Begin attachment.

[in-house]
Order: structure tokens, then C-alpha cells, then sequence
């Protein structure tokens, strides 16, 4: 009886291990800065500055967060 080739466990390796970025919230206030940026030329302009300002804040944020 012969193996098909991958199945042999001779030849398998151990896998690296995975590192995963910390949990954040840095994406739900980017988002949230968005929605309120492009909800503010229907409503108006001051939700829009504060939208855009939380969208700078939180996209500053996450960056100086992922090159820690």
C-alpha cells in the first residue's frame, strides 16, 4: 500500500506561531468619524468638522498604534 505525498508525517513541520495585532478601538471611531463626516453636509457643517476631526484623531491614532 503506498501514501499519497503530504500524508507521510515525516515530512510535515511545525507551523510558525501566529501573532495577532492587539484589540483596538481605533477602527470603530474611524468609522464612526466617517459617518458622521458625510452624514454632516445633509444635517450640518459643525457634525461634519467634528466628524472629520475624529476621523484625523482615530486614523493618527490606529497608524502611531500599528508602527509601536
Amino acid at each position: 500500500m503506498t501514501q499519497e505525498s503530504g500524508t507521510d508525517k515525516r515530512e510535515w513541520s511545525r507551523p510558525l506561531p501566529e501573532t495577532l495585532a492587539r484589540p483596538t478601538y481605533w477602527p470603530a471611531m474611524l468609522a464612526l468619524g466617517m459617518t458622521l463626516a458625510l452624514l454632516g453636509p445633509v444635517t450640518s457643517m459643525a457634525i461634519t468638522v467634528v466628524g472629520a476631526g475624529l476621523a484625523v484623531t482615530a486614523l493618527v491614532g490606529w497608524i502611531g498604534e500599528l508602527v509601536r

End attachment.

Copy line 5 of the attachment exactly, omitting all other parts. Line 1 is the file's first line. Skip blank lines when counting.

Amino acid at each position: 500500500m503506498t501514501q499519497e505525498s503530504g500524508t507521510d508525517k515525516r515530512e510535515w513541520s511545525r507551523p510558525l506561531p501566529e501573532t495577532l495585532a492587539r484589540p483596538t478601538y481605533w477602527p470603530a471611531m474611524l468609522a464612526l468619524g466617517m459617518t458622521l463626516a458625510l452624514l454632516g453636509p445633509v444635517t450640518s457643517m459643525a457634525i461634519t468638522v467634528v466628524g472629520a476631526g475624529l476621523a484625523v484623531t482615530a486614523l493618527v491614532g490606529w497608524i502611531g498604534e500599528l508602527v509601536r